In his evaporation-condensation theory, Langmuir assumed that an excess of condensation nuclei was available for cloud formation. When he applied that theory, he discovered that the number of nuclei initially present in the air had little to do with the number of cloud drops present in any cloud. Instead, the number of droplets in a cloud was dependent on the rate at which air rose into the cloud base.

Langmuir and Schaefer postulated that ice-crystal nuclei in clouds would be extremely rare. In clouds below the cirrus level, ice crystals in clouds, even at temperatures of -20 degrees Celsius, number no more than 10-9 crystals per cubic centimeter. Supercooled water droplets, on the other hand, exist at concentrations of between 100 and 1,000 crystals per cubic centimeter, yet snow can fall from clouds at temperatures no lower than -5 degrees centigrade. Clearly, factors other than temperature must affect the formation of ice crystals. Two questions occurred to the scientists: Which ice nuclei lead to snow formation? and How could nuclei be introduced into clouds to produce snow?

During the winter of 1945-1946, Langmuir and Schaefer established several cloud characteristics that enabled them to differentiate between water clouds and ice-crystal clouds. They found that when viewed at critical angles, clouds containing snow produced coronas around the sun; when the prisms were pointed downward along their long axis, so-called sundogs became visible. When seen from above, ice-crystal clouds produced a bright spot at a distance below the horizon equal to the height of the sun above the horizon. When a plane flew through a water-drop cloud, droplets produced rime on the plane’s wings, an effect not produced by an ice-crystal cloud.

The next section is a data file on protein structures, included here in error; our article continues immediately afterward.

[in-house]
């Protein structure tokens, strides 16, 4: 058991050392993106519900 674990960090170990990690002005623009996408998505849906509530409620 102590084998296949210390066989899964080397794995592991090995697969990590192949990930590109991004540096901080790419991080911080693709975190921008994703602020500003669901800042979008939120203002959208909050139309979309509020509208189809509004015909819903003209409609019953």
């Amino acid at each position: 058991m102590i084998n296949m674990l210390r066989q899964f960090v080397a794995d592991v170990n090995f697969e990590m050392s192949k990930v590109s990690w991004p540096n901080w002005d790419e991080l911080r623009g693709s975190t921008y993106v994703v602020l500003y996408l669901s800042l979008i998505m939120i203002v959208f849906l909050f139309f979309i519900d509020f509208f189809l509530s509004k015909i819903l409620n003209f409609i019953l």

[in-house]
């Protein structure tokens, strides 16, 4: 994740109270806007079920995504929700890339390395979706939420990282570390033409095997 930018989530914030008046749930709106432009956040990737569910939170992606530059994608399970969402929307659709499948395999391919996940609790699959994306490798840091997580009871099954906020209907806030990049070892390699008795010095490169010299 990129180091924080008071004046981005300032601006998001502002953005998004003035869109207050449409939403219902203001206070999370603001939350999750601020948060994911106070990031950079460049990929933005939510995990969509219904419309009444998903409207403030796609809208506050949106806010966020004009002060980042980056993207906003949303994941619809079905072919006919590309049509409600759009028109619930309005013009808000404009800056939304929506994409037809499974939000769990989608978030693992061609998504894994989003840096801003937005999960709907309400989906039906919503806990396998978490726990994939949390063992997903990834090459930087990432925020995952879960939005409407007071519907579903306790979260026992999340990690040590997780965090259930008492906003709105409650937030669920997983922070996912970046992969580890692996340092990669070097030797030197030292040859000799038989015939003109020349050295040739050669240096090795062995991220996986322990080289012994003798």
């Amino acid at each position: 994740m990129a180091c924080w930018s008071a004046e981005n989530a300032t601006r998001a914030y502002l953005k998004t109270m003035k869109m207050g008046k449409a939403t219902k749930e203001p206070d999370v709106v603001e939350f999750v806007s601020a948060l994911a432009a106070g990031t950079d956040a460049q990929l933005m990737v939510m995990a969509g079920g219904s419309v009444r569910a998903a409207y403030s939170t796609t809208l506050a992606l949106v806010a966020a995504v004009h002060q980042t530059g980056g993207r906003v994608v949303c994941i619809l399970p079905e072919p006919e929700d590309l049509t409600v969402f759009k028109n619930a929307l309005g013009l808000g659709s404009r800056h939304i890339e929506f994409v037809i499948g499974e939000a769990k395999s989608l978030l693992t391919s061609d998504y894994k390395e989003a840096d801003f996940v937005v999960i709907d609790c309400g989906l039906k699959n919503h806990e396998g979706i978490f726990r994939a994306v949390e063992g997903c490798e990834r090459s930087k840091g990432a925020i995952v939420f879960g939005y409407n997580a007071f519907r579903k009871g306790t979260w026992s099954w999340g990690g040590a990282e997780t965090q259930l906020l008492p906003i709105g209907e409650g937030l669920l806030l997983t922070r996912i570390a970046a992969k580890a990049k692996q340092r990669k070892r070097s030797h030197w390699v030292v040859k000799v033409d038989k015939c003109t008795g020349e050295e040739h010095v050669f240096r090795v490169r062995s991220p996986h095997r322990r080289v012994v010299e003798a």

Langmuir and Schaefer also discovered characteristics enabling differentiation between large and small cloud drops or ice crystals. From above, light intensity reflected from water drops is very intense at angles of 20 to 30 degrees from the sun. From this point to about 138 degrees, light intensity decreases; at 138 degrees, it rises again. With large drops present, a rainbow would be seen at 138 degrees. A so-called glory seen at 138 degrees indicated that the diameter of the water drops was very small compared to the wavelength of light.

When the sun is viewed through a thin water cloud, the edge of the sun’s disk is always sharp, no matter how small the drops. Experiments with smoke particles led to the conclusion that there is no sharp maximum in intensity of light scattered by diffraction through small angles, hence the disk edge is sharp.

Conversely, when the sun is viewed through an ice-crystal cloud sufficiently thick to protect the eyes, the sun disk has a fuzzy edge. When the sun’s intensity is reduced by a factor of ten thousand, the sun’s disk becomes fuzzy. This effect occurs only when the surfaces of reflection are very large compared to the wavelength of light. Hence, large cloud drops and snow crystals produce a fuzzy effect, whereas smaller drops or crystals never do.